New Symbols to Designate the Basilica of St. Mary
When St. Mary’s Catholic Church in Old Town Alexandria—the oldest Catholic Church in Virginia and Mother Church of numerous Mission churches across the state—was bestowed the designation of Basilica in January 2018, the honor set in motion multiple upgrades and additions to the historic structure. Officially founded as a Catholic Parish in 1795, St. Mary’s found its first permanent home on its current site on Duke Street in 1826, with a 40’ x 65’ masonry structure which is still the heart of the current church, and the location of its most sacred space, the Sanctuary.
The Basilica designation was given due to its historic importance to the local community. Recent investigations have confirmed that the first donor to the building of a Catholic church in Alexandria was George Washington himself, whose bank ledger shows an expense (equivalent to $1,200 today) for this cause, given in 1778 at the home of his Aide-de-Camp John Fitzgerald.
In its long tradition of employing the visual arts to communicate its message, the Church asked BVA’s Michael Patrick, a St. Mary’s parishioner, to help design a new seal for the Basilica, which would establish its most important associations in the four quarters of its shield.
The shield’s design includes:
- The traditional “Ave Maria” monogram, indicating devotion to Saint Mary.
- The primary image of the Diocese of Arlington that depicts ten stars around a central larger star. It symbolizes the ten New World colonies at the time of Alexandria’s founding with Mary’s star holding them together.
- The “IHS” symbol with a cross of nails, drawn from the symbol of the Jesuit order, as St. Mary’s was originally founded by Jesuits from across the river at Georgetown.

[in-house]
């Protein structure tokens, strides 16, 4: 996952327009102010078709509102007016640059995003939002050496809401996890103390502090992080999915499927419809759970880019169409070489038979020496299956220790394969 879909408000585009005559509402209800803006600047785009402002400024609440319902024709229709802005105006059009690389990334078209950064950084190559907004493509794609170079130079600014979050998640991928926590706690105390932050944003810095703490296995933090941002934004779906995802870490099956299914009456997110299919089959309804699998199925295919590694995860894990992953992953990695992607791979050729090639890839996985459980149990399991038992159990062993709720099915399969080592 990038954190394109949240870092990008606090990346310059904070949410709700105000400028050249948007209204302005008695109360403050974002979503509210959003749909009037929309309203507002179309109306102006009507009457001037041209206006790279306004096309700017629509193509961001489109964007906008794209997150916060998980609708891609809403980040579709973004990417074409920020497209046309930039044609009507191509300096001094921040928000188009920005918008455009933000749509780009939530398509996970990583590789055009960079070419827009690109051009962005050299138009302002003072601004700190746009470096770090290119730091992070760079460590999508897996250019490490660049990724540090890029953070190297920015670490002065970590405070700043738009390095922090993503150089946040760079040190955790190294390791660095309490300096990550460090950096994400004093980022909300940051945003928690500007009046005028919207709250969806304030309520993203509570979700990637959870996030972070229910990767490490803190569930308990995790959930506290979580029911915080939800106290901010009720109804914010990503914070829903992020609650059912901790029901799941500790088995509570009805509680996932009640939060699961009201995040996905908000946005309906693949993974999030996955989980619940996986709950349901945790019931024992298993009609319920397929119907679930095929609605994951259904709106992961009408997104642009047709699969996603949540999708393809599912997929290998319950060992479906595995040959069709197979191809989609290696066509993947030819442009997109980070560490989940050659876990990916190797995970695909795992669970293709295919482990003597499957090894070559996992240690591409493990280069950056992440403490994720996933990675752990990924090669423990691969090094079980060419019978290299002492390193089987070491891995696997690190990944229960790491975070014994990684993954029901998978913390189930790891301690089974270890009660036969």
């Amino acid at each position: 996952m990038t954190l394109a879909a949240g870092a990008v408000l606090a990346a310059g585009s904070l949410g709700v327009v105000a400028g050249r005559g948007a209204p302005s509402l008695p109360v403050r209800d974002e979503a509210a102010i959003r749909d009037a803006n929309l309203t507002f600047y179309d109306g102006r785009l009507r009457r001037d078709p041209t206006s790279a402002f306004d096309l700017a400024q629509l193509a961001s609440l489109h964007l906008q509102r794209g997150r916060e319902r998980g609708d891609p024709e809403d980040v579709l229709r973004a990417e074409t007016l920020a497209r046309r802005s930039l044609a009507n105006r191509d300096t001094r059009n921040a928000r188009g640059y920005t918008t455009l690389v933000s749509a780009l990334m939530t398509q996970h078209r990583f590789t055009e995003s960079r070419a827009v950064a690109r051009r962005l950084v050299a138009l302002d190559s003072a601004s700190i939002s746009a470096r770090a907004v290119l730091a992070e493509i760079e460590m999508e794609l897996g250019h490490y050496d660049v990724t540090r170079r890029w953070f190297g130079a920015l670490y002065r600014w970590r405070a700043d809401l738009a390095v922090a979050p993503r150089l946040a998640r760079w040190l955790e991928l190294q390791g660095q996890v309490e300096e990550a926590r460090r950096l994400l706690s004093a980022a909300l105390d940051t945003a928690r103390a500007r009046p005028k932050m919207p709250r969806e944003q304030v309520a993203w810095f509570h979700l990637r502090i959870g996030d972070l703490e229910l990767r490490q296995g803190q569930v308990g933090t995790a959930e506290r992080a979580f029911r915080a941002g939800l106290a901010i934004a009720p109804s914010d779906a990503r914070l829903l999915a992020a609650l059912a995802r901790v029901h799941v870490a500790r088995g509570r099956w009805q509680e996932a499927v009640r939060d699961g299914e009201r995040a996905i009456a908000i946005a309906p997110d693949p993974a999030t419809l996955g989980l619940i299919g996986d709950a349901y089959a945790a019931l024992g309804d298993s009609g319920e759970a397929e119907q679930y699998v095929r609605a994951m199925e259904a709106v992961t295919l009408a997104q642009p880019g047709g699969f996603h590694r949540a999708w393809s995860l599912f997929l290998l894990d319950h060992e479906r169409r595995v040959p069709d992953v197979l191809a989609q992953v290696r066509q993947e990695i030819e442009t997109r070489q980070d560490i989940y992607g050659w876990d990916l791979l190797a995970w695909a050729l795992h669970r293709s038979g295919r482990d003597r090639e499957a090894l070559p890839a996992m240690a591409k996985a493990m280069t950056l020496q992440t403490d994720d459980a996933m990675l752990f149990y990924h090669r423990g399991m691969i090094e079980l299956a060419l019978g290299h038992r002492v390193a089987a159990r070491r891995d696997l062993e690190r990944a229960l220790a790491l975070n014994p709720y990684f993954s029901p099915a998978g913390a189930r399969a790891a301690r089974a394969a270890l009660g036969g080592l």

In preparation for its Basilica status, the seal was set against the crossed keys of St. Peter, the first Pope of the Church, and the Ombrellino canopy; together, they indicate St. Mary’s new Basilica status and its special connection to Rome.
This crest anchors the new entrance for St. Mary’s Parish offices, which Michael designed in ironwork and masonry:
The symbols are also etched into the glass of St. Mary’s Lyceum front doors, its nearby assembly building:
Michael was then asked to design symbols required for every basilica across the globe:
- A Tintinnabulum, a symbolic housing for a bell that’s rung whenever the Pope visits;
- Decorative brackets to hold up the Tintinnabulum as well as an Ombrellino, originally derived from traditional ceremonial processional canopies.
- (For more information on the imagery of each symbol, the Arlington Catholic Herald wrote this excellent description, right here.)
On September 8, Bishop Michael Burbidge blessed those symbols during a Mass honoring St. Mary’s new Basilica status, and establishing the feast day of Mary’s birth as a special Saint’s Day for the Church.
As a special feature of this Mass, St. Mary’s also presented newly installed marble Altar railings, exquisitely carved more than a century ago in 1910 and relocated to St. Mary’s in time for the Basilica celebration. The rail is an extension of the main Altar, bringing it out to the people of the Parish and creating a sacred aura in the Sanctuary.
Michael was asked to create a seamless integration of the old and new, installing over 13,000 pounds of Carrera marble into the Altar kneelers and in paving stones throughout the Sanctuary.
Here, you can see Michael’s design process from “before” to “after:”
St. Mary’s is now prepared to enter its new era as a Basilica—the first in the Diocese of Arlington and the second in the Washington region—with a meaning that will allow it to fulfill its new mission as a benchmark for the practice of the Catholic faith through exceptional liturgy and artistic beauty and significance.